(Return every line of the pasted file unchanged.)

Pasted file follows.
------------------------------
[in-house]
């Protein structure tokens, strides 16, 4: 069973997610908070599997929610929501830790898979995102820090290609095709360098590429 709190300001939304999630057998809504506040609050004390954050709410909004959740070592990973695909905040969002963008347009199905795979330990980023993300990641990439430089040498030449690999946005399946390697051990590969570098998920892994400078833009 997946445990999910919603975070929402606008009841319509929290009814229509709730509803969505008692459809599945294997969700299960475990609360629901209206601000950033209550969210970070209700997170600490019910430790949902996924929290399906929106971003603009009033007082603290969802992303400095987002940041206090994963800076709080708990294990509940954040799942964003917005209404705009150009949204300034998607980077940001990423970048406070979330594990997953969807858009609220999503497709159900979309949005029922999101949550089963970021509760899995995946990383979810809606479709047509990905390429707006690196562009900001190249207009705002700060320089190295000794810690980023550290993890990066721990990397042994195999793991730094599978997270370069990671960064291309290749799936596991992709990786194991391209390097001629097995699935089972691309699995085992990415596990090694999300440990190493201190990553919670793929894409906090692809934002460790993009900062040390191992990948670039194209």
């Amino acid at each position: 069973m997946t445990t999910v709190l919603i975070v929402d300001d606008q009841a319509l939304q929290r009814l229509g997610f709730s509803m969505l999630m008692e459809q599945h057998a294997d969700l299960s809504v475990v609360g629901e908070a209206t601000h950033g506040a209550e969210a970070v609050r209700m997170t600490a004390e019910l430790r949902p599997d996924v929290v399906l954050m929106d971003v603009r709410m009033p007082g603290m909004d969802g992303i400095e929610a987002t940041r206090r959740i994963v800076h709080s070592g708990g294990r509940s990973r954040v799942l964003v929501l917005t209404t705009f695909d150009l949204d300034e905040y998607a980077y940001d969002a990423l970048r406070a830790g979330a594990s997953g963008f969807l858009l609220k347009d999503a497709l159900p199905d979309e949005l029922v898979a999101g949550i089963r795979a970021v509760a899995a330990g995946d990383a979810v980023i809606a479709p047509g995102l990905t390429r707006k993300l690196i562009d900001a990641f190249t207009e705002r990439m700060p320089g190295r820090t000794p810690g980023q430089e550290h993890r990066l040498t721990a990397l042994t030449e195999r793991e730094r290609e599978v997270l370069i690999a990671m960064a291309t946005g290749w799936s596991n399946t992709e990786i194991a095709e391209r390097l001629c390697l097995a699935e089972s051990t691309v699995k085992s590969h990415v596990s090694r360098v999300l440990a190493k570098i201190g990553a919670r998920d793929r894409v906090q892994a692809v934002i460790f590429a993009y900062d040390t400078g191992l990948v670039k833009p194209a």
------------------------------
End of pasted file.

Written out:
[in-house]
């Protein structure tokens, strides 16, 4: 069973997610908070599997929610929501830790898979995102820090290609095709360098590429 709190300001939304999630057998809504506040609050004390954050709410909004959740070592990973695909905040969002963008347009199905795979330990980023993300990641990439430089040498030449690999946005399946390697051990590969570098998920892994400078833009 997946445990999910919603975070929402606008009841319509929290009814229509709730509803969505008692459809599945294997969700299960475990609360629901209206601000950033209550969210970070209700997170600490019910430790949902996924929290399906929106971003603009009033007082603290969802992303400095987002940041206090994963800076709080708990294990509940954040799942964003917005209404705009150009949204300034998607980077940001990423970048406070979330594990997953969807858009609220999503497709159900979309949005029922999101949550089963970021509760899995995946990383979810809606479709047509990905390429707006690196562009900001190249207009705002700060320089190295000794810690980023550290993890990066721990990397042994195999793991730094599978997270370069990671960064291309290749799936596991992709990786194991391209390097001629097995699935089972691309699995085992990415596990090694999300440990190493201190990553919670793929894409906090692809934002460790993009900062040390191992990948670039194209």
């Amino acid at each position: 069973m997946t445990t999910v709190l919603i975070v929402d300001d606008q009841a319509l939304q929290r009814l229509g997610f709730s509803m969505l999630m008692e459809q599945h057998a294997d969700l299960s809504v475990v609360g629901e908070a209206t601000h950033g506040a209550e969210a970070v609050r209700m997170t600490a004390e019910l430790r949902p599997d996924v929290v399906l954050m929106d971003v603009r709410m009033p007082g603290m909004d969802g992303i400095e929610a987002t940041r206090r959740i994963v800076h709080s070592g708990g294990r509940s990973r954040v799942l964003v929501l917005t209404t705009f695909d150009l949204d300034e905040y998607a980077y940001d969002a990423l970048r406070a830790g979330a594990s997953g963008f969807l858009l609220k347009d999503a497709l159900p199905d979309e949005l029922v898979a999101g949550i089963r795979a970021v509760a899995a330990g995946d990383a979810v980023i809606a479709p047509g995102l990905t390429r707006k993300l690196i562009d900001a990641f190249t207009e705002r990439m700060p320089g190295r820090t000794p810690g980023q430089e550290h993890r990066l040498t721990a990397l042994t030449e195999r793991e730094r290609e599978v997270l370069i690999a990671m960064a291309t946005g290749w799936s596991n399946t992709e990786i194991a095709e391209r390097l001629c390697l097995a699935e089972s051990t691309v699995k085992s590969h990415v596990s090694r360098v999300l440990a190493k570098i201190g990553a919670r998920d793929r894409v906090q892994a692809v934002i460790f590429a993009y900062d040390t400078g191992l990948v670039k833009p194209a």